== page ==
6. Bhakta and City Atorney Esteban Aguilar Jr. on separate occasions gave Martinez directions meant to subvert the state’s public records law, with Bhakta telling her not to put certain information in email and Aguilar asking for documents to be hand-delivered to avoid a paper trail.

7. Bhakta told Martinez to transfer the Albuquerque Police Department’s Human Resources coordinator to the Aviation Department, “despite the fact [the Aviation Deparment] was already staffed with three other HR administrators.” That shuffling created a spot at APD that officials could use to reassign someone they wanted removed from the central Human Resources Department.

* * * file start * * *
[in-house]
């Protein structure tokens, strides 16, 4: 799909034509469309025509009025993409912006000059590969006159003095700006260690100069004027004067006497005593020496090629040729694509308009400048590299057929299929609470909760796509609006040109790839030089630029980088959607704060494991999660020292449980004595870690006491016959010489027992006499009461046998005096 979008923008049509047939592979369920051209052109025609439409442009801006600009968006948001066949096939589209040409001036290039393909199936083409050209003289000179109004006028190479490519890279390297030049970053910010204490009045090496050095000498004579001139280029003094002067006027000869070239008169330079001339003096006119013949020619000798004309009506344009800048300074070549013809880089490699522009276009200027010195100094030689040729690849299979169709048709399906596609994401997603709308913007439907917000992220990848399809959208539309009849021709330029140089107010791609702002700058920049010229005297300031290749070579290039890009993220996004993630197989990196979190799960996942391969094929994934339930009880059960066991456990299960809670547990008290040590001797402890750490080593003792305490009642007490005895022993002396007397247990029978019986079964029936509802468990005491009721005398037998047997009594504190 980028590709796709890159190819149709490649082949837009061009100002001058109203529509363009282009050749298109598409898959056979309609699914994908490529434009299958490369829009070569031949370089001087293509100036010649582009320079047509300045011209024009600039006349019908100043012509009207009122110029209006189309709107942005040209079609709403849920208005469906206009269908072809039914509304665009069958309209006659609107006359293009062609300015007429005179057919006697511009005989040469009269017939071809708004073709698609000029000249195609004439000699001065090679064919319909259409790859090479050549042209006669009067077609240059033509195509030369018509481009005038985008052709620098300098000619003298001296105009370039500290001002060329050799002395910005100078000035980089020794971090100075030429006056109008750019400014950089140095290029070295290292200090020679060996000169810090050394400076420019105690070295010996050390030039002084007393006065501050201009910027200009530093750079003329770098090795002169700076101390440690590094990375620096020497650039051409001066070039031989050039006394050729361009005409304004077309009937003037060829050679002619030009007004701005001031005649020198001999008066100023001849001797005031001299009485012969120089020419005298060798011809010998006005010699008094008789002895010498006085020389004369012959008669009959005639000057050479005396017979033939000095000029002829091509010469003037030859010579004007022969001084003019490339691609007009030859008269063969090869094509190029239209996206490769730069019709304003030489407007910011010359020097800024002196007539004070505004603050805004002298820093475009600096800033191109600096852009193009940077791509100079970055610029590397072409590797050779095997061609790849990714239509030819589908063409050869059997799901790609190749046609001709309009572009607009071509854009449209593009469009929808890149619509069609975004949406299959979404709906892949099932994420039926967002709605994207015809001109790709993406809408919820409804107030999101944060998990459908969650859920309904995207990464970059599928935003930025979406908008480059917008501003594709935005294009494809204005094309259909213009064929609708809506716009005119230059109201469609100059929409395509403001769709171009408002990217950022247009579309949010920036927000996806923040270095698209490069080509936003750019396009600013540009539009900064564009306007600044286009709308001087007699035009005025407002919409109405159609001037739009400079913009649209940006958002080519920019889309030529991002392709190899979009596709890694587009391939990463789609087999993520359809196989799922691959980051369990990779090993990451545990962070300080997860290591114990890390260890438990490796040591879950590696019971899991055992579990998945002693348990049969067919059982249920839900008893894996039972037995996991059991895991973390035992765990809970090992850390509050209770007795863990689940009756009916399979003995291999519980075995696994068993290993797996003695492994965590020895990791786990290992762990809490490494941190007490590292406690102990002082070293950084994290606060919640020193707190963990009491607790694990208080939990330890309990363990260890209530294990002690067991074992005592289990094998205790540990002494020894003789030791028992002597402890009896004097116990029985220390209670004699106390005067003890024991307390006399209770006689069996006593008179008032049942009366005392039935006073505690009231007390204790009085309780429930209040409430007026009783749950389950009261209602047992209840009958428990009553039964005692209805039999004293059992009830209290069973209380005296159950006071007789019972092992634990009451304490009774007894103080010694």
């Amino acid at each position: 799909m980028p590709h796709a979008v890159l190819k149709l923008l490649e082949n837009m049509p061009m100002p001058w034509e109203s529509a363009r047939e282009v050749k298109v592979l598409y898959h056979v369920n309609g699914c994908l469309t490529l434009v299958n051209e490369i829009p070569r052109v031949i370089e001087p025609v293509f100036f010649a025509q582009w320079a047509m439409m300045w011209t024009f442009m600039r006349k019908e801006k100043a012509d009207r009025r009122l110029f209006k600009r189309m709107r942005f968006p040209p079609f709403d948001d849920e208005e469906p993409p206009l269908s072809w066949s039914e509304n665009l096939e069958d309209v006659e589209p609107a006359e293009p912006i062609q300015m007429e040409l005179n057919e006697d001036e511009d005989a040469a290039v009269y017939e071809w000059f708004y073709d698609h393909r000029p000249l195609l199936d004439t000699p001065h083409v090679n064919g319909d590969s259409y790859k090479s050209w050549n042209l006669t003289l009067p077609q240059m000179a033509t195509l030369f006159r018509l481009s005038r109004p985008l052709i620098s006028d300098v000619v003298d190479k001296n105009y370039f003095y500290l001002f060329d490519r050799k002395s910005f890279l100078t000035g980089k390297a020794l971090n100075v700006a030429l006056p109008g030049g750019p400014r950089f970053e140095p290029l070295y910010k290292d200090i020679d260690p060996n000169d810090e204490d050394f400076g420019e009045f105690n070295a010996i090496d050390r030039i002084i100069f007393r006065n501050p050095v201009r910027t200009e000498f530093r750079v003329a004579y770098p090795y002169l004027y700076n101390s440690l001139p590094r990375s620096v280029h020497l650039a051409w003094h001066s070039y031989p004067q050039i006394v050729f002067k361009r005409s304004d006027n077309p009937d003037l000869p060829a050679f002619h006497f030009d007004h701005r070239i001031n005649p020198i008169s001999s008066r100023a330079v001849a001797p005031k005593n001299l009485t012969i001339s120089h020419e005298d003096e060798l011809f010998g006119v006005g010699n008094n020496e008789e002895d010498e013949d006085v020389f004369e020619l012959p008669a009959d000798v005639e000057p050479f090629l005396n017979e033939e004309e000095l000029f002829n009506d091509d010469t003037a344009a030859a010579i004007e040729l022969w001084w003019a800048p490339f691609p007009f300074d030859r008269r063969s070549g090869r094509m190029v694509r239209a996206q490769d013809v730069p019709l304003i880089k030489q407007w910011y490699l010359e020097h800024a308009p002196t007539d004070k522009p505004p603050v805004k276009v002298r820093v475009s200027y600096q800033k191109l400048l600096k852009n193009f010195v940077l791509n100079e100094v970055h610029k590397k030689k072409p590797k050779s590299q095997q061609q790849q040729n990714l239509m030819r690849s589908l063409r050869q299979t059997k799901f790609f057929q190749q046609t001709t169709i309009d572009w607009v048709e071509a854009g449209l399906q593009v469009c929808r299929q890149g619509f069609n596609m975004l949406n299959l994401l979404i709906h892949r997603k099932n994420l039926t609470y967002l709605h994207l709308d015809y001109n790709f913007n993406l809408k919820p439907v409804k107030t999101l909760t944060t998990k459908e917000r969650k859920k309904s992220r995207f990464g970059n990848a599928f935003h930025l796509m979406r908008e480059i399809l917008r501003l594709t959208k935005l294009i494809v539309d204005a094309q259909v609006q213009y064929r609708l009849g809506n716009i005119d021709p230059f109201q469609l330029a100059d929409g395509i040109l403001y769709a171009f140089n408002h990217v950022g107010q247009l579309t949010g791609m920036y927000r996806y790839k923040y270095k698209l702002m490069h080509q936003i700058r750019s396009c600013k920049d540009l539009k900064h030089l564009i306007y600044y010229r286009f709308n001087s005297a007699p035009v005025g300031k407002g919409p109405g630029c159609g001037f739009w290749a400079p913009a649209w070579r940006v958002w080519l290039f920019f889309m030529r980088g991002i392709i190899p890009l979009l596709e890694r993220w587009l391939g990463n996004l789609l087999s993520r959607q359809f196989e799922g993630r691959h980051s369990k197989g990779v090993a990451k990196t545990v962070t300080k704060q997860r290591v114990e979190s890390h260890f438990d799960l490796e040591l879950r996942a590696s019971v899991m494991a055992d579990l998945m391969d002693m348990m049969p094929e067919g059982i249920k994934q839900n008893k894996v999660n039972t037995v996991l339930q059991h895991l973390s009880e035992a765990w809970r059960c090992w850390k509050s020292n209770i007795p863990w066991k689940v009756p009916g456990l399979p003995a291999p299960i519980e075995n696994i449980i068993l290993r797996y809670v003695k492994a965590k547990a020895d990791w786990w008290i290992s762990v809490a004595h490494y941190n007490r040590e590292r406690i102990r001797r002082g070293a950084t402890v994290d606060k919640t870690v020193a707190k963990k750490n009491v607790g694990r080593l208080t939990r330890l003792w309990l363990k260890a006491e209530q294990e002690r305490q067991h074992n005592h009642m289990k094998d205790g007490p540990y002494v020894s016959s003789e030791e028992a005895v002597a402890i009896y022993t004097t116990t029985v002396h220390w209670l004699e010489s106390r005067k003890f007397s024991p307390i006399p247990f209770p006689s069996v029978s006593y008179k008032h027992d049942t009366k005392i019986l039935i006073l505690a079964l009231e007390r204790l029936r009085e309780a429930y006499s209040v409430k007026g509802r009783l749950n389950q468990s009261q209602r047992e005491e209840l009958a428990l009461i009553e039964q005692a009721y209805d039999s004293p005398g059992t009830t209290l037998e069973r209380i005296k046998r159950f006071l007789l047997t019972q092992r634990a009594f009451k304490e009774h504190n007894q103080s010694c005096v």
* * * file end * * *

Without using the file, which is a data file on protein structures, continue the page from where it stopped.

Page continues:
According to the lawsuit, “members of Keller’s executive team’ told Martinez that the mayor and others on his team wanted to replace the director and employment manager who were working in the HR Department at the time. They told Martinez — who started as Albuquerque’s deputy HR director in October 2018 after holding a similar job at the city of Rio Rancho — that she was the department’s “de facto director” which she interpreted to mean that she would get the top job if she followed their directions.

The lawsuit goes on to allege that “… Bhakta told Martinez that high-ranking APD officials wanted to fire the department’s HR coordinator. … Bhakta further asserted to Ms. Martinez that because [the HR coordinator] was African American, the Executive team could not fire her because they did not want any problems with the ‘Black’ community as Mayor Keller was receiving pressure from the African American community due to his limited hiring of African Americans. ”